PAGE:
For years now, we’ve been training people who haven’t farmed before. We’ve trained more than 500 people to operate the system successfully around the globe and then internalised their learnings into the software – so that for each class that comes through it becomes easier and easier.
Does this mean people running restaurants and other retail outlets are becoming growers?
BM: Yes, we’re seeing the next generation of farmers – a new wave that understands it can be part of the solution itself. We absolutely empower and encourage that involvement, whether it’s through a retail partnership like ICA, through non-profits, or through schools and universities that are implementing the technology.
What kind of practical things can these guys control?
BM: The short answer is everything in and around the farm – climate, heat, humidity, light schedules, nutrients, watering schedule, airflow. That all comes together as certain recipes in the software, so when it comes to the plant and the food itself, you ultimately have control over flavour, texture, colour. If you want to make something more bitter, more sweet, more tender or more tough, based on feedback from your market and customers, you can actually have that control.
So could you get feedback on a product, then tweak accordingly?
BM: Yes, and I think that’s what a lot of farmers on our network are doing, to create products that are unique. If you’re in Alaska, you don’t have a local mint or basil grown there year round, but this gives you the ability to have a real conversation about the crop. In a global supply chain, you can’t communicate consumer feedback all the way back to a grower who you may not even be able to find.
Do you have an idea the total volume of crops currently being produced in Greenery containers?
BM: The harvest volume in a Greenery really depends on what crops you’re growing, and if you choose to grow multiple varieties at the same time. For perspective, the Greenery has 70 per cent more growing space within the same 320ft2 footprint than our earlier farm model, The Leafy Green Machine. Depending on the variety and size of the crops, the Greenery also has the capacity to grow anywhere from 3,000 to almost 9,000 mature plants at one time .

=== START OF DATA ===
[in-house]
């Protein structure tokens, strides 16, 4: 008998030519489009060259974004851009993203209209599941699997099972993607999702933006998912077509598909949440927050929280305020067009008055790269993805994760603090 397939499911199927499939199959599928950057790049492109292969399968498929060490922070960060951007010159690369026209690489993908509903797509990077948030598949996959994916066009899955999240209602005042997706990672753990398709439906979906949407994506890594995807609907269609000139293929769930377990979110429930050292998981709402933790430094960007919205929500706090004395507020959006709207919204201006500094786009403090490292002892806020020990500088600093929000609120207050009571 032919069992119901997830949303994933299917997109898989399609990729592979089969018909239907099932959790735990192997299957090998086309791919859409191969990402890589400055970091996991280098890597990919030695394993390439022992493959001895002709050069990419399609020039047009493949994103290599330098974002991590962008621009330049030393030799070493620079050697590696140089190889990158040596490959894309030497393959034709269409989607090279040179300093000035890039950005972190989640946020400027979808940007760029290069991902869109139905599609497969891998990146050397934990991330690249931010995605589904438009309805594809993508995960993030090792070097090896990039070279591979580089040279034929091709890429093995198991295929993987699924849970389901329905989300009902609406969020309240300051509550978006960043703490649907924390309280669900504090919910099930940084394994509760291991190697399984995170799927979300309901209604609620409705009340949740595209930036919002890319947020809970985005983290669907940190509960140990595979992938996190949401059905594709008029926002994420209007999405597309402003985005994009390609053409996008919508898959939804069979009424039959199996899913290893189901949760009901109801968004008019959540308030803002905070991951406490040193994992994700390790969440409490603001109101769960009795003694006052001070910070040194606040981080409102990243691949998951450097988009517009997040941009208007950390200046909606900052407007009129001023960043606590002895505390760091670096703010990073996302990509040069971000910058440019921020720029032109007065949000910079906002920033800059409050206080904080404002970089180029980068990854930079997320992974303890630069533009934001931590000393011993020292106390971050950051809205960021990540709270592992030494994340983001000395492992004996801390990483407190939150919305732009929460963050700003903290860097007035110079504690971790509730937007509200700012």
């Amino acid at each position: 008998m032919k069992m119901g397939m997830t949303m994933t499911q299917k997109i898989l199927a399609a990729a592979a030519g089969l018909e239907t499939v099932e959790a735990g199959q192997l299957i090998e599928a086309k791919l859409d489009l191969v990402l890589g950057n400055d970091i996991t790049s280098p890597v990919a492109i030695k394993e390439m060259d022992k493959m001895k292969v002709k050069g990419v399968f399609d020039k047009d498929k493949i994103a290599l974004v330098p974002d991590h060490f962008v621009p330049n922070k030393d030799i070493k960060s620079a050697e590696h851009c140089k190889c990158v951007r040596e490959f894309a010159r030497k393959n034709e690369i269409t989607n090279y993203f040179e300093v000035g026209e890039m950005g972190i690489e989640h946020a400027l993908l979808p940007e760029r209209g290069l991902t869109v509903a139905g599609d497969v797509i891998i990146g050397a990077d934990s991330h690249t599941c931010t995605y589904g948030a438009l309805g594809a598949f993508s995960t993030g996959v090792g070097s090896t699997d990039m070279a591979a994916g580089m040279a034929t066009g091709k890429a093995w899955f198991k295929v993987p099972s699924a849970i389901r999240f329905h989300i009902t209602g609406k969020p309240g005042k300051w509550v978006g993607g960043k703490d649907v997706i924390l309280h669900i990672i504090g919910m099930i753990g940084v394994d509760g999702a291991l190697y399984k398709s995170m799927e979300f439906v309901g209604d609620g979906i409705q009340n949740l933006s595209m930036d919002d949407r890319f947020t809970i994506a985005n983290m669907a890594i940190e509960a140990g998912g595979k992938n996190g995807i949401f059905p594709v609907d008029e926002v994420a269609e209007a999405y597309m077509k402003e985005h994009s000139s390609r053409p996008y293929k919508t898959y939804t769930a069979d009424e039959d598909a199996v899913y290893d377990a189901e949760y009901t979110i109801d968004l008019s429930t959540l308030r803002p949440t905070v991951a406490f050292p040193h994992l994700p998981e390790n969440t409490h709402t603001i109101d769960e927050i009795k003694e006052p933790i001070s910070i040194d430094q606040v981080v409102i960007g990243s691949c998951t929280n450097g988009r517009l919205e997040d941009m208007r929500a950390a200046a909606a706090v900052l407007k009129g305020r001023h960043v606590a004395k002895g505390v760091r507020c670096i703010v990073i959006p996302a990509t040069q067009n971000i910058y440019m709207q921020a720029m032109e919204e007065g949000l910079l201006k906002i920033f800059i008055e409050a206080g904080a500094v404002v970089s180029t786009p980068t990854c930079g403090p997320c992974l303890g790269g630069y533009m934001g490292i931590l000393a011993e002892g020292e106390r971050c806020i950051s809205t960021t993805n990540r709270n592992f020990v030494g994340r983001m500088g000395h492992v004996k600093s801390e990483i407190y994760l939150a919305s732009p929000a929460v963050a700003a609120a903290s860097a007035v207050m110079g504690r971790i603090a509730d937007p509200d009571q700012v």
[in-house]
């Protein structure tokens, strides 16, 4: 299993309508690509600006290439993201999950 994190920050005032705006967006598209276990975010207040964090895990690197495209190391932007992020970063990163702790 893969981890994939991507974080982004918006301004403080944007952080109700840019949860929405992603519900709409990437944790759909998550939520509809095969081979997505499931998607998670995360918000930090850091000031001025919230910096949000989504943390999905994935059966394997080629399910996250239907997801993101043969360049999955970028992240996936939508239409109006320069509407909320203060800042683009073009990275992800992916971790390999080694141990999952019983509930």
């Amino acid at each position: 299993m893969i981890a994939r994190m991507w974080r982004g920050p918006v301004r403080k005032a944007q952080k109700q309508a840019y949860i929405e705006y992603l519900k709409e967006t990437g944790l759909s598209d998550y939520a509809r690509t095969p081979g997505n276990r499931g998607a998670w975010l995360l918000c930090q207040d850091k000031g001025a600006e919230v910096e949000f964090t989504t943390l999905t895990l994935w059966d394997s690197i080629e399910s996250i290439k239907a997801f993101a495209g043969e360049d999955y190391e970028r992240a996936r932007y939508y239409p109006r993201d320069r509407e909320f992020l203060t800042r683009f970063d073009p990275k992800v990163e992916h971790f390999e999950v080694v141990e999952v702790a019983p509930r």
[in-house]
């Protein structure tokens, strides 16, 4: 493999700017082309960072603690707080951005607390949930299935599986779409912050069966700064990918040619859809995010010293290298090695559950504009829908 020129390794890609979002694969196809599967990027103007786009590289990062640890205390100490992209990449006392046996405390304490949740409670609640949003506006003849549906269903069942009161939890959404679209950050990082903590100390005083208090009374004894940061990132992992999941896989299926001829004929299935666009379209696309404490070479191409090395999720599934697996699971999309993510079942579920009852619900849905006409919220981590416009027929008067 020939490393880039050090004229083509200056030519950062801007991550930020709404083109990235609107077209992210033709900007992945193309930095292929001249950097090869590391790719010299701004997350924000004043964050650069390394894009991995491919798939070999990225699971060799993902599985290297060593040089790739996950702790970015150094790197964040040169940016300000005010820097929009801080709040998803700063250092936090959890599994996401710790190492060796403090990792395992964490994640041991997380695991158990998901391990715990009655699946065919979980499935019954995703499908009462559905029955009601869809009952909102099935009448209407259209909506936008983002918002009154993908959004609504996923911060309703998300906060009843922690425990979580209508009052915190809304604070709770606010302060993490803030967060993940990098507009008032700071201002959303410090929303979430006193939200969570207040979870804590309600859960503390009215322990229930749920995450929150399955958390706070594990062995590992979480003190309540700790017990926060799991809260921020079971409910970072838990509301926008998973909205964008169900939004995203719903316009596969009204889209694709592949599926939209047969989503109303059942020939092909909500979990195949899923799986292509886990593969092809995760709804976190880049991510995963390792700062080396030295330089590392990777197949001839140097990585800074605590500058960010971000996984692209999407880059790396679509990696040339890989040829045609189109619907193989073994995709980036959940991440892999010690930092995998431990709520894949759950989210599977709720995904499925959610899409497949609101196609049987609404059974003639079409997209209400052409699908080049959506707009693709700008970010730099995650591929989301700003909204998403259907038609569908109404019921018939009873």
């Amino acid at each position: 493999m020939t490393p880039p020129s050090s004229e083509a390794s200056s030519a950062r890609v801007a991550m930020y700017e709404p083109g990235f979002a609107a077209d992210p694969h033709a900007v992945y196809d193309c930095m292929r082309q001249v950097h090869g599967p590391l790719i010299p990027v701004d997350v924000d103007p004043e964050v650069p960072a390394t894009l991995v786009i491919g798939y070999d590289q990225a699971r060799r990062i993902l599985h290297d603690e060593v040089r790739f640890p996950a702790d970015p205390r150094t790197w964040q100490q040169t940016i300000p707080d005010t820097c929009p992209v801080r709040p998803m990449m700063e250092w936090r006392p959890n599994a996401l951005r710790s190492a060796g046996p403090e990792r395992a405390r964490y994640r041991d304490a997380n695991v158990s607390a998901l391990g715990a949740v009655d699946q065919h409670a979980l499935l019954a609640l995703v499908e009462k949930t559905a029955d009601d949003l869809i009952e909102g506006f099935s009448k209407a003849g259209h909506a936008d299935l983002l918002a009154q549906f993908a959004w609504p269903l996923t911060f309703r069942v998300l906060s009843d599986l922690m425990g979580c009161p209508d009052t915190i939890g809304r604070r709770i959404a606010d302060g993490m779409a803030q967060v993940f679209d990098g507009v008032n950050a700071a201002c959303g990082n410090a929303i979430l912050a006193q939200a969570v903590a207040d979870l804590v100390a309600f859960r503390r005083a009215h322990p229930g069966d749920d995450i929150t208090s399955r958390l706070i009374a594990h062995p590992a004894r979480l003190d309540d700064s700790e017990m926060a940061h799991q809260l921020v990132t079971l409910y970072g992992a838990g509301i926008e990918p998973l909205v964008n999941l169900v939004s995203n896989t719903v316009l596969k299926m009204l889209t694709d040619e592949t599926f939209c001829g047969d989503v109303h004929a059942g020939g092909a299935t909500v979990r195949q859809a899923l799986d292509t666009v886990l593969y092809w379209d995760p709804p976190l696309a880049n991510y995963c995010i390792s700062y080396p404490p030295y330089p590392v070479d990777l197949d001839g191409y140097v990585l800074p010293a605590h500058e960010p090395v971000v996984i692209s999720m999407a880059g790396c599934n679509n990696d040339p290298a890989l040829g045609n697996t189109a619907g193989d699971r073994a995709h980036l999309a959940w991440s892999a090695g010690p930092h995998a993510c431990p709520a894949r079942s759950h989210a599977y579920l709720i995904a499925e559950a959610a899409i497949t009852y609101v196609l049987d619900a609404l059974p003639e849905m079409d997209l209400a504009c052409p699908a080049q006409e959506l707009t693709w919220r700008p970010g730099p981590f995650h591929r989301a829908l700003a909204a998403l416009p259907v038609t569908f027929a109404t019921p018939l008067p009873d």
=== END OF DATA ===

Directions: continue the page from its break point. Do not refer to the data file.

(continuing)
Finally, where do you see the biggest opportunities right now?
BM: We see growth in industries and segments most at risk, so retailers, institutional distributors like universities, and healthcare facilities where food is a core element of what they do but is continually under pressure – be it from the demand of the customer or client they serve, or from the supply chain.
At this point we are in 15 countries. Where we see the most obvious demand is in different pockets throughout North America, as well a tonne of demand in northern Europe – Sweden, the Netherlands, Norway. The Middle East continues to grow as a market, as do island nations that have little food security and are so dependent on imports. Demand is anywhere that has harsh or extreme climates that are not conducive to growing, but where the population requires a higher level of food quality and security. I think when it comes to the demand we’re seeing, it’s the overall theme of decentralisation, which includes overwhelming consumer demand for transparent, fresh, healthy and local.
The full interview with Brad McNamara of Freight Farms is published in Fruitnet's annual fresh produce technology supplement Fresh Focus Tech. To order your copy, contact firstname.lastname@example.org or +44 20 7501 0311.